The combination of two thirds of rum and one third of lemon juice was an efficient cure for the thirst of the Cuban combatants fighting against the Spanish colonial army during the second part of the 19th century. It was an excellent painkiller for the injured persons. There is why a bottle of Canchánchara was often seeing hung at the saddle of the soldiers' mount. From that time, it has been a synonym of the struggle of the Cuban people for their independence.
At the beginning of the 20th century, the engineer Pagliuchi visited an iron mine called Daiquiri at the east of Cuba. He questioned the American engineer Jennings S. Cox about the work of the mine because he wanted to exploit deserted mines in the area of Cobre (near Santiago de Cuba).
At the end of the day of work ended Pagliuchi suggested having a drink. The legend says that in Cox's storeroom there were only rum, lemons and sugar. They mixed these elements in a shaker with ice.
"What is this cocktail called ?" asked Pagliuchi. "It has no name - so it must be a rum sour", answered Cox. Pagliuchi retorted that "this name isn't worthy of such a fine and delicious cocktail. We'll call it Daiquiri.
This was the birth of a great classic...
In 1898 the American troops, under the command of general Shafter, landed in the south-east region of the Daiquiri area (there still a beach which bears this name near Santiago de Cuba) to intervene in the war between Cuba, Spain and the United States. The general was fat. It was impossible for him to ride a horse and had to be transported in a cart pulled by a team of horses.
In addition he made a lot of mistakes during the Cuban campaigns. In spite of his faults, Shafter was an inveterate gourmet. He didn't take long time to discover the preferred drink of Cuban patriots, a mixture of rum, lemon juice and sugar. Tasting it he declared: "Only one ingredient is missing: ice".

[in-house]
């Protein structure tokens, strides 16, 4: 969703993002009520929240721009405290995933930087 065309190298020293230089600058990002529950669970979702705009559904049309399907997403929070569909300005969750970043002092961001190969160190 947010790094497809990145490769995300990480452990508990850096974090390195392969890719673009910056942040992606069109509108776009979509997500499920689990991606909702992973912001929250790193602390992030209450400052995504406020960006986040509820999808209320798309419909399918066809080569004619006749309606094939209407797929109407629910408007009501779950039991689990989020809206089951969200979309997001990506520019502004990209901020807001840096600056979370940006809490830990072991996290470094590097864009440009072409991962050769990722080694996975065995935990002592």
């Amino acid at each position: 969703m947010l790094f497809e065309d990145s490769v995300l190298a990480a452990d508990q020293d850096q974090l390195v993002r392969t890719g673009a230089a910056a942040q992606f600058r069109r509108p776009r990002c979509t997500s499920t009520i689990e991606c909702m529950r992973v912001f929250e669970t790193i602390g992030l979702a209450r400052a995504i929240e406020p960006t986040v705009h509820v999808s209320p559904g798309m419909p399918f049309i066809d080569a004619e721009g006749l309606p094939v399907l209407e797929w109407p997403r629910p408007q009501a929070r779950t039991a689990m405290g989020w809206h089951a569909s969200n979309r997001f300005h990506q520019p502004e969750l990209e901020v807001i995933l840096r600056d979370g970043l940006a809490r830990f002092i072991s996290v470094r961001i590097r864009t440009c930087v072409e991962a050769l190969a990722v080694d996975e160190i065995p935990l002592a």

The real origin of Daiquiri can be attributed to one or the other of these legends. It's probable that each one contains an element of truth. Today this cocktail is known under the name of the Natural Daiquiri.
It was probably Emilio Gonzälez, a cantinero (bartender), of Spanish origin who introduced the formula of the cocktail to the capital (at the Plaza Hotel). What is certain, is that the person who made it famous was the cantinero Constantino Ribalaigua Vert - El Grande Constante - in the bar where he worked, "El Floridita" which was afterwards nicknamed "La Cuna del Daiquiri" (The Cradle of the Daiquiri).
Constante tried and changed three different recipes before to attaining the perfection with the fourth version. He named it The Daiquiri Floridita". To prepare his cocktail, Constante imported from the United States a machine "Flak Mark" brand ice crushing machine. He built a metal box with the bottom pierced with holes, which kept the crushed ice in good condition.
He added crushed ice and five drops of Marasquin to the recipes of Pagliuchi. He mixed these ingredients in an electric blender and served the drink well cooled in a frosted glass. The strict observation of the mixing time and of the proportions gives to the Daiquiri Floridita its characteristic density, its unique texture and its inimitable taste.
From the time of Constante and for more than half a century, the tradition was kept preciously, passed from cantineros to cantineros.
Because of this tradition or thank to the ability of the cantineros, or the atmosphere and the personality of the place, the Daiquiris, which are prepared at the Floridita, have a unique taste. They are still different from those we can find elsewhere.